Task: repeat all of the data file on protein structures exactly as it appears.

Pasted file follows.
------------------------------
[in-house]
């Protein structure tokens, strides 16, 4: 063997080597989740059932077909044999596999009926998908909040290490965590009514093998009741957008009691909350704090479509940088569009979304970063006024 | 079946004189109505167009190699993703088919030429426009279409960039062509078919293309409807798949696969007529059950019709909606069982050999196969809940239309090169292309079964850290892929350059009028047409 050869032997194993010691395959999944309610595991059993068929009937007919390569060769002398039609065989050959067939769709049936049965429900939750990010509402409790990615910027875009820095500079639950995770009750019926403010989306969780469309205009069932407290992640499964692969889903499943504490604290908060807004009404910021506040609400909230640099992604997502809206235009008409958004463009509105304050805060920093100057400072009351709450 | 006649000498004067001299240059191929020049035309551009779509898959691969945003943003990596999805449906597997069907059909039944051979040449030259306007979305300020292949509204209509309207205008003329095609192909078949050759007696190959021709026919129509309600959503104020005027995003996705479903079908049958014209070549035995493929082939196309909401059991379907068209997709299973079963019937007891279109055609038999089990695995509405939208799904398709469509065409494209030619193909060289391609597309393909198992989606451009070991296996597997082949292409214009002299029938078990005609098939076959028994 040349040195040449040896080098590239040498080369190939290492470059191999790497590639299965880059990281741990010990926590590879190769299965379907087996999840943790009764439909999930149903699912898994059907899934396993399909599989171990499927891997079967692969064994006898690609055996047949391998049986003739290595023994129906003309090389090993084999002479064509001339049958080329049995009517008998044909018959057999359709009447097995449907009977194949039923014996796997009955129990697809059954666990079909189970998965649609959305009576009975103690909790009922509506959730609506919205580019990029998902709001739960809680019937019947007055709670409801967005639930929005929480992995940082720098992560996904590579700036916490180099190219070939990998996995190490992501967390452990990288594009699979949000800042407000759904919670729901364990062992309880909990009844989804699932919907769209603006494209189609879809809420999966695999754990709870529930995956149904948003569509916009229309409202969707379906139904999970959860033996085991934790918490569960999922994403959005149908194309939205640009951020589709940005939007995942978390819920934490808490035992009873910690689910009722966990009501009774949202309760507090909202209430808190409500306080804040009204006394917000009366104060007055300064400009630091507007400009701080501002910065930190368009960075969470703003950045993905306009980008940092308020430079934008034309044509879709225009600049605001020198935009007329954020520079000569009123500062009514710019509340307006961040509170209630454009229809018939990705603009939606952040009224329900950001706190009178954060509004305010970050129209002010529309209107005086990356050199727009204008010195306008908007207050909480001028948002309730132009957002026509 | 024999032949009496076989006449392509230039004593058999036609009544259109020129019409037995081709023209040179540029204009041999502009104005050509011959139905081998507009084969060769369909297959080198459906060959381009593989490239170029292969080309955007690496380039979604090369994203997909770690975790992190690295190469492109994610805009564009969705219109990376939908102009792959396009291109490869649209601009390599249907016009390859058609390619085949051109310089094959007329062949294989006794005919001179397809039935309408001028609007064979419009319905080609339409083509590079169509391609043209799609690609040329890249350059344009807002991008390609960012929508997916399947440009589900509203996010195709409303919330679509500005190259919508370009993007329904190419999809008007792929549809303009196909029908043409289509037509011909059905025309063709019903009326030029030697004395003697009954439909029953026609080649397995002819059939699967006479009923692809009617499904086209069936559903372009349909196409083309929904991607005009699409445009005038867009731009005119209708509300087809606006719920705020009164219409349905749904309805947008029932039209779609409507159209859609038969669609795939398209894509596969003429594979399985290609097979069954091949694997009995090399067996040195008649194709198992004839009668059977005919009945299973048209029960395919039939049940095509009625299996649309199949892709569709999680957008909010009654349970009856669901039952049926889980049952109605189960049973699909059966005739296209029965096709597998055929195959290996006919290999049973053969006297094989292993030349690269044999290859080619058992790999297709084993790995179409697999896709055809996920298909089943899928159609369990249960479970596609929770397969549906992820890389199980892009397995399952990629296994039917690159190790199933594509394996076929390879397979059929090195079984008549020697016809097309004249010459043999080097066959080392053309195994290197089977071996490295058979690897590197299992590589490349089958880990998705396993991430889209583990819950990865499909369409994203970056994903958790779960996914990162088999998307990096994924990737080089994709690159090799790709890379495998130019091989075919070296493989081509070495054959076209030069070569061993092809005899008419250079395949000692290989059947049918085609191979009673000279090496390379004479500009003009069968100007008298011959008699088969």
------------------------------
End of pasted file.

[in-house]
């Protein structure tokens, strides 16, 4: 063997080597989740059932077909044999596999009926998908909040290490965590009514093998009741957008009691909350704090479509940088569009979304970063006024 | 079946004189109505167009190699993703088919030429426009279409960039062509078919293309409807798949696969007529059950019709909606069982050999196969809940239309090169292309079964850290892929350059009028047409 050869032997194993010691395959999944309610595991059993068929009937007919390569060769002398039609065989050959067939769709049936049965429900939750990010509402409790990615910027875009820095500079639950995770009750019926403010989306969780469309205009069932407290992640499964692969889903499943504490604290908060807004009404910021506040609400909230640099992604997502809206235009008409958004463009509105304050805060920093100057400072009351709450 | 006649000498004067001299240059191929020049035309551009779509898959691969945003943003990596999805449906597997069907059909039944051979040449030259306007979305300020292949509204209509309207205008003329095609192909078949050759007696190959021709026919129509309600959503104020005027995003996705479903079908049958014209070549035995493929082939196309909401059991379907068209997709299973079963019937007891279109055609038999089990695995509405939208799904398709469509065409494209030619193909060289391609597309393909198992989606451009070991296996597997082949292409214009002299029938078990005609098939076959028994 040349040195040449040896080098590239040498080369190939290492470059191999790497590639299965880059990281741990010990926590590879190769299965379907087996999840943790009764439909999930149903699912898994059907899934396993399909599989171990499927891997079967692969064994006898690609055996047949391998049986003739290595023994129906003309090389090993084999002479064509001339049958080329049995009517008998044909018959057999359709009447097995449907009977194949039923014996796997009955129990697809059954666990079909189970998965649609959305009576009975103690909790009922509506959730609506919205580019990029998902709001739960809680019937019947007055709670409801967005639930929005929480992995940082720098992560996904590579700036916490180099190219070939990998996995190490992501967390452990990288594009699979949000800042407000759904919670729901364990062992309880909990009844989804699932919907769209603006494209189609879809809420999966695999754990709870529930995956149904948003569509916009229309409202969707379906139904999970959860033996085991934790918490569960999922994403959005149908194309939205640009951020589709940005939007995942978390819920934490808490035992009873910690689910009722966990009501009774949202309760507090909202209430808190409500306080804040009204006394917000009366104060007055300064400009630091507007400009701080501002910065930190368009960075969470703003950045993905306009980008940092308020430079934008034309044509879709225009600049605001020198935009007329954020520079000569009123500062009514710019509340307006961040509170209630454009229809018939990705603009939606952040009224329900950001706190009178954060509004305010970050129209002010529309209107005086990356050199727009204008010195306008908007207050909480001028948002309730132009957002026509 | 024999032949009496076989006449392509230039004593058999036609009544259109020129019409037995081709023209040179540029204009041999502009104005050509011959139905081998507009084969060769369909297959080198459906060959381009593989490239170029292969080309955007690496380039979604090369994203997909770690975790992190690295190469492109994610805009564009969705219109990376939908102009792959396009291109490869649209601009390599249907016009390859058609390619085949051109310089094959007329062949294989006794005919001179397809039935309408001028609007064979419009319905080609339409083509590079169509391609043209799609690609040329890249350059344009807002991008390609960012929508997916399947440009589900509203996010195709409303919330679509500005190259919508370009993007329904190419999809008007792929549809303009196909029908043409289509037509011909059905025309063709019903009326030029030697004395003697009954439909029953026609080649397995002819059939699967006479009923692809009617499904086209069936559903372009349909196409083309929904991607005009699409445009005038867009731009005119209708509300087809606006719920705020009164219409349905749904309805947008029932039209779609409507159209859609038969669609795939398209894509596969003429594979399985290609097979069954091949694997009995090399067996040195008649194709198992004839009668059977005919009945299973048209029960395919039939049940095509009625299996649309199949892709569709999680957008909010009654349970009856669901039952049926889980049952109605189960049973699909059966005739296209029965096709597998055929195959290996006919290999049973053969006297094989292993030349690269044999290859080619058992790999297709084993790995179409697999896709055809996920298909089943899928159609369990249960479970596609929770397969549906992820890389199980892009397995399952990629296994039917690159190790199933594509394996076929390879397979059929090195079984008549020697016809097309004249010459043999080097066959080392053309195994290197089977071996490295058979690897590197299992590589490349089958880990998705396993991430889209583990819950990865499909369409994203970056994903958790779960996914990162088999998307990096994924990737080089994709690159090799790709890379495998130019091989075919070296493989081509070495054959076209030069070569061993092809005899008419250079395949000692290989059947049918085609191979009673000279090496390379004479500009003009069968100007008298011959008699088969």